On Monday, October 8, 1849, Edgar Poe was laid to rest in his family's burial plot in Baltimore, Maryland after a short funeral. The funeral, held in a light rain beginning at 4:00 that afternoon, was attended by six people: Dr. Joseph Evans Snodgrass, cousin Neilson Poe, University of Virginia classmate Z. Collins Lee, cousin Elizabeth Herring and her husband, and former schoolmaster Joseph Clarke. The ceremony was officiated by the Reverend W. T. D. Clemm, cousin of Poe's wife Virginia. He had prepared a longer speech, but cut it short when he saw the small crowd. Instead, it lasted about three minutes.
The sexton at the Westminster Church and Burial Ground, George W. Spence oversaw the burial. He reported: "It was a dark and gloomy day, not raining but just kind of raw and threatening."
There's no doubt that the affair was rushed. Poe had died only the day before. Nevertheless, all of the logistics were taken care of. According to various reports, a shroud was made by the wife of Dr. John J. Moran (Poe's attending physician in his final days), Poe's cousin Neilson Poe provided a hearse, and Poe's uncle Henry Herring provided a mahogany coffin (claimed to have no nameplate, no handles, no cloth lining, and not even a cushion for the corpse's head). He was buried in a plot of the cemetery which was already owned by his family, next to his grandfather, "General" David Poe (his brother, William Henry Leonard Poe, was buried there as well).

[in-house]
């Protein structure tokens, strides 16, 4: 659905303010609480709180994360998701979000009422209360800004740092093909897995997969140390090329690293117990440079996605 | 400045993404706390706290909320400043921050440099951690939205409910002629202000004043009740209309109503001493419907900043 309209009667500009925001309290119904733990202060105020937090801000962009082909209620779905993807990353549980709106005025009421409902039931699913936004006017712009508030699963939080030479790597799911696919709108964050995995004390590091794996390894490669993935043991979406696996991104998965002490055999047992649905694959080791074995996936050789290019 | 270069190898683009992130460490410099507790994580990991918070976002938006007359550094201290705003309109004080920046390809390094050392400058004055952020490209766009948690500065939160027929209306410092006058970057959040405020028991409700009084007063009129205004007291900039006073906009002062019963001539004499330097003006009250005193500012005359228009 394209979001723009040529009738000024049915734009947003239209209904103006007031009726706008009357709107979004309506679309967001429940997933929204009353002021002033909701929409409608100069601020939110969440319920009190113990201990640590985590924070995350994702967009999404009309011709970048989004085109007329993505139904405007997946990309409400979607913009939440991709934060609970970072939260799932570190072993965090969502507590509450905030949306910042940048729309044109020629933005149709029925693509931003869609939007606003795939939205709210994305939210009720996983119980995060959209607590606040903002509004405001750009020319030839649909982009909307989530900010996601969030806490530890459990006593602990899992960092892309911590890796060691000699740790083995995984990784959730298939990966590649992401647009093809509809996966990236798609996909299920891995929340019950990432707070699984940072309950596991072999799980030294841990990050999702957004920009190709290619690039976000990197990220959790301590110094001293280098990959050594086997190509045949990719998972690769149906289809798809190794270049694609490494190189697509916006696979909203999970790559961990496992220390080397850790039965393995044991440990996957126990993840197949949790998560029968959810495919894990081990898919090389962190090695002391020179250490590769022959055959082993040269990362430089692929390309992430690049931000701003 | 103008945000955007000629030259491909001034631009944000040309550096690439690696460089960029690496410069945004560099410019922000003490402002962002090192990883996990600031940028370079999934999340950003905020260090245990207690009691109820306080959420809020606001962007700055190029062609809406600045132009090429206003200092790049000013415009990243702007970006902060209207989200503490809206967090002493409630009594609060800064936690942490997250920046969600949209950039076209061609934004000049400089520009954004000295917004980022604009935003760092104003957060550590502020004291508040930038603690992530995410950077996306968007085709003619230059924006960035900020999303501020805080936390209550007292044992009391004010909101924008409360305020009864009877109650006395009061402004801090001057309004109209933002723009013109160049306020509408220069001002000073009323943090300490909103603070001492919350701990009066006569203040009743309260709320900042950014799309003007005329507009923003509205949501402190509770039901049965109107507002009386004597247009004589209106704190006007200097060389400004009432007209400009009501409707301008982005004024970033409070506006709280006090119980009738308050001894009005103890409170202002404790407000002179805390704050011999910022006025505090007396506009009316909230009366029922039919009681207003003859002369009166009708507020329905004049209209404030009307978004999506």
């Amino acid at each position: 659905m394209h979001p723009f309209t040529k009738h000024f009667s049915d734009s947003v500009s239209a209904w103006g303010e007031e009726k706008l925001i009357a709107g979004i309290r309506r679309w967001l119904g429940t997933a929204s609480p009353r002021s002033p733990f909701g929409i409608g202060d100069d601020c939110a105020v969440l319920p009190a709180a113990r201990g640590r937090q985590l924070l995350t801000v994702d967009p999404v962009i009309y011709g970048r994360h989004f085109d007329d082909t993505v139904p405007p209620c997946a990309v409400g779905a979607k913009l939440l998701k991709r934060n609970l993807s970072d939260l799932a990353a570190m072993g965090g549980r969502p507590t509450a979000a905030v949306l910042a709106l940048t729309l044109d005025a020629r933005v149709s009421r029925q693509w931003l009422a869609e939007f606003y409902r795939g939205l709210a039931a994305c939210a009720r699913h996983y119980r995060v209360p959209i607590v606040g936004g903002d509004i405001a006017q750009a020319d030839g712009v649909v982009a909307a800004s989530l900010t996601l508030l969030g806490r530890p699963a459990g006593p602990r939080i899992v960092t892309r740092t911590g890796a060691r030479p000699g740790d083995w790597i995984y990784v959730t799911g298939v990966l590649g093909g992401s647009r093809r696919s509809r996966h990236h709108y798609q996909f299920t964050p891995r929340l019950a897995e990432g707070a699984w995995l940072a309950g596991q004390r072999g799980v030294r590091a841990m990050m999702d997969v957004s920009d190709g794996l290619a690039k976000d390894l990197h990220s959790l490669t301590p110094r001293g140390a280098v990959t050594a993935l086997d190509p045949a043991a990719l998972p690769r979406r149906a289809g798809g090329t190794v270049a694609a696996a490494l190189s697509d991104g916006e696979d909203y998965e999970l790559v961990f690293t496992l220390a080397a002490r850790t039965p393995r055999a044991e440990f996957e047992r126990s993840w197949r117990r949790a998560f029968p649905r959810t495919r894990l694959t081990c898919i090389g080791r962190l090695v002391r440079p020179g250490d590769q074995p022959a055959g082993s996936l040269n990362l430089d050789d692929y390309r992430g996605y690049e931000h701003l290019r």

Poe's grave was left unmarked. A white marble headstone was commissioned by cousin Neilson Poe (pictured at left; image from Matthew Pearl) with the inscription "Here, at last, he is happy." The completed stone never made it to the cemetery. A train derailed and crashed into the monument yard where it was housed, destroying the headstone. Instead, Poe was marked with a sandstone block marked "No. 80."
Poe would not rest forever in this spot.
Poe's importance was recognized posthumously; supporters included fellow bicentennial poet Alfred, Lord Tennyson, who referred to Poe's "long-neglected" burial spot and called him "the greatest American genius" (apparently echoing similar laudatory words from Fitz-Greene Halleck). Baltimore teacher Sara Sigourney Rice led a campaign to better memorialize Poe. But, more on that another time. In the meantime, Poe's supporters had something else to deal with in the days after Poe's death.